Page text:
The Revolutionary Spirit promises—especially to the disaffected in extreme situations—a false hope in burning the status quo to the ground. It promises a new world order. It promises a reset. The Revolutionary Spirit inhabits the Left and the Right, but it must be resisted if we hope to participate in the desperately-needed, constructive work of political, cultural, and economic repair.
Life is ambiguous, murky, rife with situations that elude dogma’s capture. When the seas get rough, however, our tolerance of this is one of the first things hucked overboard. For example: have we felt into what it’s like to be a five-year-old walking into school in the morning?
Education in the age of COVID is an opportunity for teachers and students to investigate the role of language in an intense real-world situation. Rachel Griffis considers the prevalence of analogies and the deeply troubling ways that irresponsible and unethical language is destroying civic life and communal bonds.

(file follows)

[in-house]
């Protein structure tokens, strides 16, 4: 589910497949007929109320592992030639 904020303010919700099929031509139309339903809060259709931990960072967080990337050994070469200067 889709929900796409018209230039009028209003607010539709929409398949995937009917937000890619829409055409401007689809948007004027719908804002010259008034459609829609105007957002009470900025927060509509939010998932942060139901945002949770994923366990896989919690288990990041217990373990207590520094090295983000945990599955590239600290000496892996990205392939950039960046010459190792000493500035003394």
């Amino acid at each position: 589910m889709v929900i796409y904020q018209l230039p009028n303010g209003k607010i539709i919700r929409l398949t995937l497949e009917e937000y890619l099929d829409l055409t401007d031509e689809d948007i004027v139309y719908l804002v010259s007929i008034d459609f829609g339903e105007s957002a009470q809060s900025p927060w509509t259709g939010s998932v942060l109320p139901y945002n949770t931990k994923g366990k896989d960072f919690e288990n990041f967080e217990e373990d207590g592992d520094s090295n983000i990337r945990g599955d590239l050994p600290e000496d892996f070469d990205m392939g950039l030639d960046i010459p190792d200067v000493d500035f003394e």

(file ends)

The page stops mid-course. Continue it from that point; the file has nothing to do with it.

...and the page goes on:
As a new school year begins, Jon Schaff takes stock of the effects of Covid on education. Learning is relationship, and, if the point of college, as the very term “college” implies, is to come together for the enterprise of learning, that coming together has to be more than a name or face on a screen.